In The Willpower Instinct, Stanford Psychologist Kelly McGonigal says that we’re low on willpower in these two conditions:
- Naturally, when we get hungry or sleep-deprived.
- Actively, when we do inhibitory control, or choosing an action that entails a long-term reward rather than an immediate reward. This action depletes a lot of our willpower because our brains are naturally wired to prefer short-term rewards than larger-later ones.
This preference to short-term rewards is what economists call hyperbolic discounting.
When our willpower depletes, we then experience what’s called ego depletion, or simply, a state of high impulsiveness—the opposite of having high self-control.
The only way to restore our willpower, according to a study by Matthew Galliot, is to have stable levels of Blood Glucose.
Perhaps this is why many people believe eating sugar (more on this later) increases their mental performance—it restores impaired performance due to lost willpower.
To have a steady source of glucose, try eating slow-release carbs. Check out this article to learn more: Slow-release carbs list.
But there’s more.
There is one thing we can do to improve our levels of willpower. This one activity not only improves our levels of self-control, but also our focusing capability.
And that brings us to the next point.
Why 40-year Old Moms Learn Faster Than You
Back then, I thought doing meditation were just for 40-year old moms.
Well, it turns out they were getting more out of it than enjoyment, relaxation, and a sense of belonging. They can also focus better as a result.
Again, focus is an important ingredient in our recipe for learning faster.
Chris Bailey, productivity expert, describes meditation as a way to “expand our limited attentional space” in his book, Hyperfocus: How to Be More Productive In A World of Distraction.
Look, it’s hard to persuade people into meditation. Don’t you agree?
Even when I tell them that:
- Michael Jordan does it
- Oprah does it
- Steve Jobs does it
- LeBron James does it
- Tony Robbins does it
Still, no luck. Anyway, here’s just a list of what you’re missing out if you don’t meditate (and moms don’t):
- Stop feeling stressed instantly. (study)
- Improve how you sleep. No more groggy mornings again. (study)
- Enhance your attention span and finally beat the goldfish in a focus competition (study)
When we try to focus on what we’re learning, it’s not just external factors that are at play. There’s also our thoughts.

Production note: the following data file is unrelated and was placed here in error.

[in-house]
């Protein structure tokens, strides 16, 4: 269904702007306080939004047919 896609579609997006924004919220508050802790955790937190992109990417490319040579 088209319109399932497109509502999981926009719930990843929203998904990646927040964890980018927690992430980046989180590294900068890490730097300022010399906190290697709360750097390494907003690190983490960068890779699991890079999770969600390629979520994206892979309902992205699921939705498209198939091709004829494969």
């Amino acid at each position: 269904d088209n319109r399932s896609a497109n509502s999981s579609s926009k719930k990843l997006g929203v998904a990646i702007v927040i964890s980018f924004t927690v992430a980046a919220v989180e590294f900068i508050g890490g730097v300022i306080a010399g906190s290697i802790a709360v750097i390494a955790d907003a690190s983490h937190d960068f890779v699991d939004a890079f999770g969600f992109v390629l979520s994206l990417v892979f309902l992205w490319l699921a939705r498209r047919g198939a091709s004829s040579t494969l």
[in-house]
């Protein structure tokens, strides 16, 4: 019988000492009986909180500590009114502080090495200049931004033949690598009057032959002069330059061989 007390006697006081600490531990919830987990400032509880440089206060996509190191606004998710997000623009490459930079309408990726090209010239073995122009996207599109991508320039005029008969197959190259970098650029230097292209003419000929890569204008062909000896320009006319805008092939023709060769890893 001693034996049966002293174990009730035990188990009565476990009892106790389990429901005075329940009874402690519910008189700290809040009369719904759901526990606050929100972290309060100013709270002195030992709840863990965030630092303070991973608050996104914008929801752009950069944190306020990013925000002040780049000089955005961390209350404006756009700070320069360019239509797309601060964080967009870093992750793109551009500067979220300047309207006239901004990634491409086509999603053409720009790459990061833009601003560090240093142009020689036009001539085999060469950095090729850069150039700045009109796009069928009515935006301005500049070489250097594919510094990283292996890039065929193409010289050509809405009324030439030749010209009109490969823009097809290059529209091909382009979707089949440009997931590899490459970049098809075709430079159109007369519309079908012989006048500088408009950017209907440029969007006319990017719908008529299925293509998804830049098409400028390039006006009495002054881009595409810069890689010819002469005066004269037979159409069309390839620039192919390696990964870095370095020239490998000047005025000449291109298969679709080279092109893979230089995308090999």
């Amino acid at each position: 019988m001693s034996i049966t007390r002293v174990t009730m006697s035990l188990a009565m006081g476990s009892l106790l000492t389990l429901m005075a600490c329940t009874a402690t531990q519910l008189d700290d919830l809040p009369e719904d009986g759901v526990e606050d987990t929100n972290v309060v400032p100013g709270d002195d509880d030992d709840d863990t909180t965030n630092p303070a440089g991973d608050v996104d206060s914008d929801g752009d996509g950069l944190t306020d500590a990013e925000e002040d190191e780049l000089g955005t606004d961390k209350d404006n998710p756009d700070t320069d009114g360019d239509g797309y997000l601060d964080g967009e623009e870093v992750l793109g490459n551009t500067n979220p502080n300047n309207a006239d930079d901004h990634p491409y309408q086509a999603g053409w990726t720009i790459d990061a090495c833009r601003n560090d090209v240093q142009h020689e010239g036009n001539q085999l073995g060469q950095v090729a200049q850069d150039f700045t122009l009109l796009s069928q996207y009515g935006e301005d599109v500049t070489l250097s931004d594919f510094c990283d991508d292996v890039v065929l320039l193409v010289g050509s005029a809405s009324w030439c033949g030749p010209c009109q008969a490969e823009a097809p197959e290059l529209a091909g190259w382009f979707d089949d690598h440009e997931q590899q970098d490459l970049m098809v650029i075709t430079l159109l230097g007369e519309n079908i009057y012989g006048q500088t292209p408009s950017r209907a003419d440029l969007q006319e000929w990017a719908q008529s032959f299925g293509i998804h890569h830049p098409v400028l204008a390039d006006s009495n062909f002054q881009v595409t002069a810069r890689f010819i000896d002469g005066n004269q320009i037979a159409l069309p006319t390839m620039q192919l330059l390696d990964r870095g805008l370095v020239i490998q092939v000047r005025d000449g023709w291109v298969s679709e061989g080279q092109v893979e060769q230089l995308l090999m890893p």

There’s no better way to improve our than to catch yourself thinking of unrelated thought patterns.
Meditation helps solve that problem by ‘silencing’ our thoughts and increasing our awareness of it.
Do you know what you’re thinking right now? How often have you thought about thinking? Probably not so often.
Again, meditation makes you aware of what you’re thinking (impulses, irrelevant train of thoughts, distractions) and tremendously improves your self-control and focus as a result.
Remove Clutter Out of Your Sight
This concept relates to Environment Design more than anything else.
In a 2019 study done on workspace design, researchers have found that not only physical clutter impedes our productivity, but it also promotes stress.
Incidentally, our brains learn differently when stressed.
According to a 2018 study, this is because stress impairs our ability to consolidate and recall information successfully. (Note: Acquisition isn’t negatively affected, though)
Have you ever felt so stressed and told yourself “now is the best time to learn”?
Of course not. You probably experienced a decline in your ability to comprehend the material when you’re stressed.
On the contrary, when you’re in a really good mood, the opposite happens. You learn better.
Honestly, I don’t think the stress factor brought by clutter matters that much.
However, because they’re visual distractions (and we don’t want any of that), you want to set up your study area or workspace such that you only have what you need in your sight, or at least minimize those you do not need.
This Simple Hack Will Eliminate Internal Distractions
It isn’t just physical clutter that promotes unnecessary stress, but also mental clutter.
The way out of this mess (pun intended) is by using a technique called Externalization.
Externalization is popularized by Productivity Expert David Allen in his book, Getting Things Done.
It’s a vital element to the “art of stress-free productivity”.
You do this by getting a pen and paper, or just open a notepad app.
Whenever some “thought distraction” comes up, you write them down. Whatever it is.
It’s a 2-in-1 practice because you’re training yourself to be aware of what you’re thinking while you’re learning something.
I remember back then when I was still in college, I used to do this technique a lot when studying.
This book I was reading was incredibly dry and I’d try so hard to resist the urge to avoid it:
I went to a coffee shop to reduce potential distractions, put on my earphones, and faced the wall so I couldn’t see anything or anyone else in the area.
But it was a reaaaally, really dry read. My brain just goes “how about we look for Skyrim mods later.”
And then, I started writing my thoughts down, one-by-one, and told myself “I’ll get back to these later. They’re not that urgent, anyway.”
Then, boom—in an instant, I was able to go back to what I’m trying to read.
Take note that this only takes seconds to do.
Seconds of externalization will free up hours of your time—guaranteed.
Use The All-Magical Tomato
Cal Newport, author of Deep Work, states the relationship between the amount of work you do, the intensity of your focus, and the time you spent focusing.
The equation goes like this:
High Quality Work Done = Intensity of Focus × Time Spent
Of course, algebraically, when the intensity of focus increases, you can do the same amount of high-quality work in less time.